3. ORE GEOLOGY

    The gold ore bodies are hosted by sandstone and siltstone of the Middle Jurassic Ershi’erzhan Formation (Fig. 3A, B; Fig. 4A) and are dominantly controlled by three N–S-trending altered fracture zones but without distinct boundaries with the wall

    rocks. Three gold mineralized altered fracture zones, i.e. No. I, II and III, were delineated in the Shabaosi deposit. The al- tered fracture zone I consists of ore body I–1 and I–2. The ore body I–1 is 138m in length and has an average thickness of 11m and an average Au grade of 4.1 × 10�6. The ore body I–2 is up to 75m in length and 5.7–16.8m wide with an aver- age Au grade of 4.0 × 10�6. The altered fracture zone II in- cludes one ore body, which is 263m in length and 3–28m in thickness and has an average Au grade of 4.1 × 10�6. The al- tered fracture zone III includes ore body III-1 and III-2, which are 170–560m in length and 2 to 5m in thickness and have av- erage Au grades of 3.9–5.1 × 10�6.

    The ore minerals consist mainly of pyrite, with minor arsenopyrite, stibnite, sphalerite, chalcopyrite and galena (Fig. 4B, C, D and E). These ore minerals account for less than 2% of the ore volume. Gangue minerals include quartz, sericite, calcite, feldspar, chlorite, graphite and some clay minerals (Fig. 4E, F). The ore minerals are distributed as sparse disseminations, veinlets, or stockwork veins. In contrast, the gangue minerals show a massive, brecciated, or vuggy structure. Hydrothermal alteration surrounding the ore bodies and fracture zones is well developed, however no clear alteration zoning can be identified. In addition to sulphidation that is directly associated with the gold ore, other common alteration types including silicification, sericitization, carbonatization and argillization also occur. According to the ore textures, structures and mineral associ- ation, the ore-forming process is divided into five stages: quartz–pyrite stage (I), quartz–polymetallic sulphide stage (II), quartz–pyrite–clay minerals stage (III), quartz–fine grained pyrite stage (IV), and quartz–carbonate stage (V). Stages II and III are the main ore-forming stages. Native gold grains were found within or between the grains of quartz, pyrite and arsenopyrite (Qi et al., 2000; Wu et al., 2008b).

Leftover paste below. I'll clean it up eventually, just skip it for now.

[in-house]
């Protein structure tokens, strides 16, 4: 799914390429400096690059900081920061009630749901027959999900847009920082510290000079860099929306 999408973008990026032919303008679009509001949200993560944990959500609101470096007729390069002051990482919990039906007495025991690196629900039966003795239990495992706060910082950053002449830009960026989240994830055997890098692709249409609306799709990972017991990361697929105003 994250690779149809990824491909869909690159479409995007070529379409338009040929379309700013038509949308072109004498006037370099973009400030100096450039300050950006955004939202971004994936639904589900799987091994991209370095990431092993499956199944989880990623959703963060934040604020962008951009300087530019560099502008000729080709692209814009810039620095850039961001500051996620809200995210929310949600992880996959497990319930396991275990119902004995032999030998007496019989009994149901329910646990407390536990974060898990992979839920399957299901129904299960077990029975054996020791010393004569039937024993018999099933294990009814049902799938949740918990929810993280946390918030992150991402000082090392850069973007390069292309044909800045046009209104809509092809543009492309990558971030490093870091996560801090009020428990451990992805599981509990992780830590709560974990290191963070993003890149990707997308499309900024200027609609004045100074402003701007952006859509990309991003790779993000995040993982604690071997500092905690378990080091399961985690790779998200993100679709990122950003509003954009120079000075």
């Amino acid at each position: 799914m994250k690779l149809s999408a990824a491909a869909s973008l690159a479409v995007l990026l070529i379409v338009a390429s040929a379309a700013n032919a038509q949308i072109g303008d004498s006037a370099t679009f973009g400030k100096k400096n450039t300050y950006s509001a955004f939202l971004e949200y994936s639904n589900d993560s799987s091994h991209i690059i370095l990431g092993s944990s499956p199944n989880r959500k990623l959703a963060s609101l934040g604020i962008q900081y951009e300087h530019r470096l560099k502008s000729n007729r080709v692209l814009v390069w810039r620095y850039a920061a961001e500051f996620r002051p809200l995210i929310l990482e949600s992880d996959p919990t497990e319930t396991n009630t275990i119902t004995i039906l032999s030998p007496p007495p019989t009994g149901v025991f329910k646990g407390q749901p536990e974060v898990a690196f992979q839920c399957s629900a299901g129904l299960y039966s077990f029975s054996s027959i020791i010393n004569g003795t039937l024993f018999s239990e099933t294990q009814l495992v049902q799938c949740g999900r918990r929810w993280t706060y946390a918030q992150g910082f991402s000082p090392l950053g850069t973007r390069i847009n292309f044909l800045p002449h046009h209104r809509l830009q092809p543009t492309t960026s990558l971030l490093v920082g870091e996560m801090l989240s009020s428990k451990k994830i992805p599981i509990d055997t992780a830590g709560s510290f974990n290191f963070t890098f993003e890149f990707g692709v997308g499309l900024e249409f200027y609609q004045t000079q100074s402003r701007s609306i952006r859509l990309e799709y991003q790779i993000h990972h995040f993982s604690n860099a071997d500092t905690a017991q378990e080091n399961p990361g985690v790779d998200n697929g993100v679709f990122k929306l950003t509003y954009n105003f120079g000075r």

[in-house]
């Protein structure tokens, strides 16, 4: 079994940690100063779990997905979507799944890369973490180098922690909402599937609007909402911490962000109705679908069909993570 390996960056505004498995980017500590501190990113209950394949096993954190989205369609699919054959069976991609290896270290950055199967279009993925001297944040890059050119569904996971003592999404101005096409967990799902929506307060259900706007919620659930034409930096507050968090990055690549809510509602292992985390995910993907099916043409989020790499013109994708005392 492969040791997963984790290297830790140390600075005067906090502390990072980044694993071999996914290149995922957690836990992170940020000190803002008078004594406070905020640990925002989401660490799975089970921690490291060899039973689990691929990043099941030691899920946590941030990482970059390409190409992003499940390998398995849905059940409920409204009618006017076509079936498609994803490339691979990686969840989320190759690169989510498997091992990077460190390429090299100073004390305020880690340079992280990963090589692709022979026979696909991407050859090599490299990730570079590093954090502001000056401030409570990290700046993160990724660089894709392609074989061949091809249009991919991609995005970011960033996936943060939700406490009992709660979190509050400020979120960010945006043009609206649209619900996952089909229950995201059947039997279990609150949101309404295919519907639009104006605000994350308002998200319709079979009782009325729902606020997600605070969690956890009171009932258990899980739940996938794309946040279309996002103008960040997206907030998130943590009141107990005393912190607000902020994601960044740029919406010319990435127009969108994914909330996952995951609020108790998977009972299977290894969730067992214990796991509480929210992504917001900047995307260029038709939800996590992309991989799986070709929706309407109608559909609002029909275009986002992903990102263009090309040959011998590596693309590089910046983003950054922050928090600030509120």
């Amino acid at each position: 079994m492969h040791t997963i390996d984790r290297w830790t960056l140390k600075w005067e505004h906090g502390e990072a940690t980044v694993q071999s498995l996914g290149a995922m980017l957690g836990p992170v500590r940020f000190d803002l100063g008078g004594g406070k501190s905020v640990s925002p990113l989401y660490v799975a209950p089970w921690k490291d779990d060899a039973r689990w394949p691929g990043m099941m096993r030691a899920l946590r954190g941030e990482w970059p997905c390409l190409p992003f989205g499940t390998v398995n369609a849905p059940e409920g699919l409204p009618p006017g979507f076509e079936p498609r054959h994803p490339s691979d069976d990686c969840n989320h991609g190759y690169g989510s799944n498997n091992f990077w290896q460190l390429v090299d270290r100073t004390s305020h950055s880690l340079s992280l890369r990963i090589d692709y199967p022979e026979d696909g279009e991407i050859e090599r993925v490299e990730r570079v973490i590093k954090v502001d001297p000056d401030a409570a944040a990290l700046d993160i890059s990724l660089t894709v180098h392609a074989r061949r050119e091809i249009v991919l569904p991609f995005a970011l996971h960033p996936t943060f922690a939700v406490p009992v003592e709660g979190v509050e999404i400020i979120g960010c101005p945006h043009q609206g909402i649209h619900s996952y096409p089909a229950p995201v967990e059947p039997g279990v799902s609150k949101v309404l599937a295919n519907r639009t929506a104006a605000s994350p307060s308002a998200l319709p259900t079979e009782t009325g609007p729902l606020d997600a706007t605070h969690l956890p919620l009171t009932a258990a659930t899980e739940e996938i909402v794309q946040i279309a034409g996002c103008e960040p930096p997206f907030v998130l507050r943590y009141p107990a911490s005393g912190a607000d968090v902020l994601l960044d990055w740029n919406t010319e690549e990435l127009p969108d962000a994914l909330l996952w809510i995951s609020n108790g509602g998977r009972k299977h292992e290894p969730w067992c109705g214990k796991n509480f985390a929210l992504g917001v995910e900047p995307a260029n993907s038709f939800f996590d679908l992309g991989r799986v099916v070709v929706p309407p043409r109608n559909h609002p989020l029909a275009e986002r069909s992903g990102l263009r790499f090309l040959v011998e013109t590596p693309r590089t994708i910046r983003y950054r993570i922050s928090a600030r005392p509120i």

4. SAMPLING AND ANALYTICAL METHODS

    4.1. Fluid inclusions

    Samples used in this study were collected from the aurifer- ous quartz–pyrite veinlets (ore body II) of the main ore- forming stage. Doubly polished thin sections (

  • Figure 1. Geological sketch map showing distribution of gold deposits in the Mongolia–Okhotsk metallogenic belt and its adjacent region ((A) modified from Li et al., 2004; (B) modified from Zorin et al., 2001). Major faults: I, main branch of the Mongolia–Okhots